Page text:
A 78-year-old man was admitted with a history of prior surgery for small bowel obstruction and worsening abdominal pain, distended abdomen, nausea, and obstipation. In figure A, a marked amount of portal venous gas within the liver, mesenteric venous gas, and pneumatosis intestinalis are consistent with ischemic small intestine. The superior mesenteric artery appears patent. The liver has a nodular contour consistent with cirrhosis. In figures B and C, markedly distended loops of small intestine containing fluid and air-fluid levels are consistent with a small bowel obstruction. No focal fluid collections are identified.
A 35-year-old man with a history of Crohn disease presented with pain and swelling in the right abdomen. In figure A, a thickened loop of terminal ileum is evident adherent to the right anterior abdominal wall. In figure B, the right anterior abdominal wall is markedly thickened and edematous, with adjacent inflamed terminal ileum. In figure C, a right lower quadrant abdominal wall abscess and enteric fistula are observed and confirmed by the presence of enteral contrast in the abdominal wall.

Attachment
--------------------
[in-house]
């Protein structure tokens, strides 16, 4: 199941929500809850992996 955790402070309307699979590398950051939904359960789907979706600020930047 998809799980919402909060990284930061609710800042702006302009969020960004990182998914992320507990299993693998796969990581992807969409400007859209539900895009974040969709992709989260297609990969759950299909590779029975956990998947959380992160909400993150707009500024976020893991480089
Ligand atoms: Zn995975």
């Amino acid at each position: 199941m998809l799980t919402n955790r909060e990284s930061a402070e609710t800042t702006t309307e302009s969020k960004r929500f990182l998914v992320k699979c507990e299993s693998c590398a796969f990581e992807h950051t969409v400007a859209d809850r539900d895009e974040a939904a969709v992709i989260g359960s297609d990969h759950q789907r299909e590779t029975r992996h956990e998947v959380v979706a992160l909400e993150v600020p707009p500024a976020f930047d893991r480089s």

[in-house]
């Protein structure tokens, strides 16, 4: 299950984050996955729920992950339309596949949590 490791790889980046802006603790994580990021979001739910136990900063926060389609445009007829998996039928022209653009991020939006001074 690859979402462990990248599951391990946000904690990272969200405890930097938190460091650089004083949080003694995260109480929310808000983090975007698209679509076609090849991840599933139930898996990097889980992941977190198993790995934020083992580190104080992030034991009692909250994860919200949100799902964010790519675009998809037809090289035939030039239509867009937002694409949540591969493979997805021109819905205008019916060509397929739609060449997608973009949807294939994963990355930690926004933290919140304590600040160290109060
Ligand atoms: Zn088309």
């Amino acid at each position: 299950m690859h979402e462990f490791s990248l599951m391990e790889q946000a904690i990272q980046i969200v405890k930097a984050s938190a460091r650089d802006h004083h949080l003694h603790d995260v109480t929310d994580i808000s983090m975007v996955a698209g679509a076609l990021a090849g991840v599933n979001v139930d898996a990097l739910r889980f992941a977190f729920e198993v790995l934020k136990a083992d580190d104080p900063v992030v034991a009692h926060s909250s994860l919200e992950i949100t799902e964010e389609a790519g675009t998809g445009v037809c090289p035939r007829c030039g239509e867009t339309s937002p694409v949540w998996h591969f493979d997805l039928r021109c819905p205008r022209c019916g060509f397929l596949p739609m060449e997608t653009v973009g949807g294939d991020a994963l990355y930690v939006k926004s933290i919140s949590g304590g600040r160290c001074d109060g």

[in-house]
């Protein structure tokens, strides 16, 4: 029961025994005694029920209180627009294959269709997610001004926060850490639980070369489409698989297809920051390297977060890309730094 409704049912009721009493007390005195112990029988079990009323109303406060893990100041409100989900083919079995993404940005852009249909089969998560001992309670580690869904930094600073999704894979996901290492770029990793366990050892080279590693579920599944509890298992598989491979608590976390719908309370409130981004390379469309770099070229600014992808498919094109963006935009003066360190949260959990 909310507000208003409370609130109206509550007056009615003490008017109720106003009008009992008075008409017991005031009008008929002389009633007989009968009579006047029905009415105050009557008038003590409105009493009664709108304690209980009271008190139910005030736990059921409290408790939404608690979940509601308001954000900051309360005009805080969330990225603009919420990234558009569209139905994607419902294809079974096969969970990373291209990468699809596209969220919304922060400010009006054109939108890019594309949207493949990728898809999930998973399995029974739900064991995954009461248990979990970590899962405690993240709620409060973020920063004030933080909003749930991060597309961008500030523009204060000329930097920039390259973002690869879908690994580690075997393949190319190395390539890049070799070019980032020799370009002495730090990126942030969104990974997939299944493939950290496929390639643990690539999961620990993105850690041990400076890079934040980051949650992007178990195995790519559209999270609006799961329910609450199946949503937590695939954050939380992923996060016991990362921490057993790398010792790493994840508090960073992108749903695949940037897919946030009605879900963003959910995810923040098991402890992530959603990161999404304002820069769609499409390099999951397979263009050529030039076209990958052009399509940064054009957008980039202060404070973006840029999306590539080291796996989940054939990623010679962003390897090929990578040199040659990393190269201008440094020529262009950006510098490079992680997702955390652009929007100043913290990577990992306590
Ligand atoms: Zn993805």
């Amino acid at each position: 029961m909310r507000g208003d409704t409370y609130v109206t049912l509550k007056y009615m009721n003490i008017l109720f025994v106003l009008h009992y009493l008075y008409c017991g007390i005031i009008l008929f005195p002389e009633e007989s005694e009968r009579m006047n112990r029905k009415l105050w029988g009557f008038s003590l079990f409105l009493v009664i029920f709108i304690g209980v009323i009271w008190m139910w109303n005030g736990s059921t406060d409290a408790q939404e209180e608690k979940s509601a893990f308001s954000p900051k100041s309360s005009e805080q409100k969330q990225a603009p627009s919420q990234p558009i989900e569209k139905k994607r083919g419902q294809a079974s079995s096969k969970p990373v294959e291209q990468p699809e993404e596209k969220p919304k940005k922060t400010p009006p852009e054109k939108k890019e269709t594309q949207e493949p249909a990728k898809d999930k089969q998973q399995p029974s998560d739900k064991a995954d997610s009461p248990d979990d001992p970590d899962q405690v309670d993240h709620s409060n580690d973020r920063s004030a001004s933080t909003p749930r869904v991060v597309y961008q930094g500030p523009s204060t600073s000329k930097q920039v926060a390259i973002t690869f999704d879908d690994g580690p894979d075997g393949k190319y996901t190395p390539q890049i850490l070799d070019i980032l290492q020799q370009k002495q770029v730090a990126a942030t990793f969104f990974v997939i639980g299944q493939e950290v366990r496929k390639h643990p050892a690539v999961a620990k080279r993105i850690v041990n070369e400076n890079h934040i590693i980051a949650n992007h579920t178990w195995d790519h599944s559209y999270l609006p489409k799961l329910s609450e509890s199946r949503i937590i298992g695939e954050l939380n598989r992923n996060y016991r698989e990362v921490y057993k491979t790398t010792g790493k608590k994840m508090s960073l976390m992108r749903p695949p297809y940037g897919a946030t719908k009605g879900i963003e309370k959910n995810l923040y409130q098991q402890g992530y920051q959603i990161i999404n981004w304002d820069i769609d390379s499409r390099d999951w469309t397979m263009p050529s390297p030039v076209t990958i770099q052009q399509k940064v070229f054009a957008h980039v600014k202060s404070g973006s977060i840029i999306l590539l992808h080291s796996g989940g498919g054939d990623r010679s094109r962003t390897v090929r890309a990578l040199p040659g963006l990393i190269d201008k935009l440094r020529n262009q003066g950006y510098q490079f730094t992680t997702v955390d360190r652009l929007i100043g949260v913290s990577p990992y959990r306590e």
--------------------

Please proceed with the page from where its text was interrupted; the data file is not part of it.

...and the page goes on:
Gram-negative Escherichia coli.
Table 1. Common Causes of Secondary Peritonitis
Source Regions Causes
Esophagus Boerhaave syndrome



Malignancy



Trauma (mostly penetrating)



Iatrogenic*



Stomach Peptic ulcer perforation



Malignancy (eg, adenocarcinoma, lymphoma, gastrointestinal stromal tumor)



Trauma (mostly penetrating)



Iatrogenic*



Duodenum Peptic ulcer perforation



Trauma (blunt and penetrating)



Iatrogenic*



Biliary tract Cholecystitis



Stone perforation from gallbladder (ie, gallstone ileus) or common duct



Malignancy



Choledochal cyst (rare)



Trauma (mostly penetrating)



Iatrogenic*



Pancreas Pancreatitis (eg, alcohol, drugs, gallstones)



Trauma (blunt and penetrating)



Iatrogenic*



Small bowel Ischemic bowel



Incarcerated hernia (internal and external)



Closed loop obstruction



Crohn disease



Malignancy (rare)



Meckel diverticulum



Trauma (mostly penetrating)



Large bowel and appendix Ischemic bowel



Diverticulitis



Malignancy



Ulcerative colitis and Crohn disease



Appendicitis



Colonic volvulus



Trauma (mostly penetrating)



Iatrogenic



Uterus, salpinx, and ovaries Pelvic inflammatory disease (eg, salpingo-oophoritis, tubo-ovarian abscess, ovarian cyst)